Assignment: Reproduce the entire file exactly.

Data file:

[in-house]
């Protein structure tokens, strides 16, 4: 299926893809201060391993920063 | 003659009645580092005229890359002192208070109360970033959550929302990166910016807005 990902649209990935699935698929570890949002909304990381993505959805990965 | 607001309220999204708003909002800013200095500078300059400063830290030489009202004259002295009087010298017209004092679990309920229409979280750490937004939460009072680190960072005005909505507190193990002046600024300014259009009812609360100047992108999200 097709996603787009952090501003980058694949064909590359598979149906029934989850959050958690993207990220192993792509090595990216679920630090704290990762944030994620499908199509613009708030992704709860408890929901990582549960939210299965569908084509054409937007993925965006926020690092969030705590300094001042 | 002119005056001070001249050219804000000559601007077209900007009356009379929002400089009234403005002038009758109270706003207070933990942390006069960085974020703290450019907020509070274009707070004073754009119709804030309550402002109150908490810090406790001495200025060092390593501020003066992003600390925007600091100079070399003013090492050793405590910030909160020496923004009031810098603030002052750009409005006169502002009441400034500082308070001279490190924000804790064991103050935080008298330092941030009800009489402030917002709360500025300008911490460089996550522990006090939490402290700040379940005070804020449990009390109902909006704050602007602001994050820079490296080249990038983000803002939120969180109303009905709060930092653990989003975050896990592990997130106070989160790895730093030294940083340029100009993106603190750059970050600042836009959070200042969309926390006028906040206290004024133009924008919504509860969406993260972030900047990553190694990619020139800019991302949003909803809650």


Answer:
[in-house]
């Protein structure tokens, strides 16, 4: 299926893809201060391993920063 | 003659009645580092005229890359002192208070109360970033959550929302990166910016807005 990902649209990935699935698929570890949002909304990381993505959805990965 | 607001309220999204708003909002800013200095500078300059400063830290030489009202004259002295009087010298017209004092679990309920229409979280750490937004939460009072680190960072005005909505507190193990002046600024300014259009009812609360100047992108999200 097709996603787009952090501003980058694949064909590359598979149906029934989850959050958690993207990220192993792509090595990216679920630090704290990762944030994620499908199509613009708030992704709860408890929901990582549960939210299965569908084509054409937007993925965006926020690092969030705590300094001042 | 002119005056001070001249050219804000000559601007077209900007009356009379929002400089009234403005002038009758109270706003207070933990942390006069960085974020703290450019907020509070274009707070004073754009119709804030309550402002109150908490810090406790001495200025060092390593501020003066992003600390925007600091100079070399003013090492050793405590910030909160020496923004009031810098603030002052750009409005006169502002009441400034500082308070001279490190924000804790064991103050935080008298330092941030009800009489402030917002709360500025300008911490460089996550522990006090939490402290700040379940005070804020449990009390109902909006704050602007602001994050820079490296080249990038983000803002939120969180109303009905709060930092653990989003975050896990592990997130106070989160790895730093030294940083340029100009993106603190750059970050600042836009959070200042969309926390006028906040206290004024133009924008919504509860969406993260972030900047990553190694990619020139800019991302949003909803809650």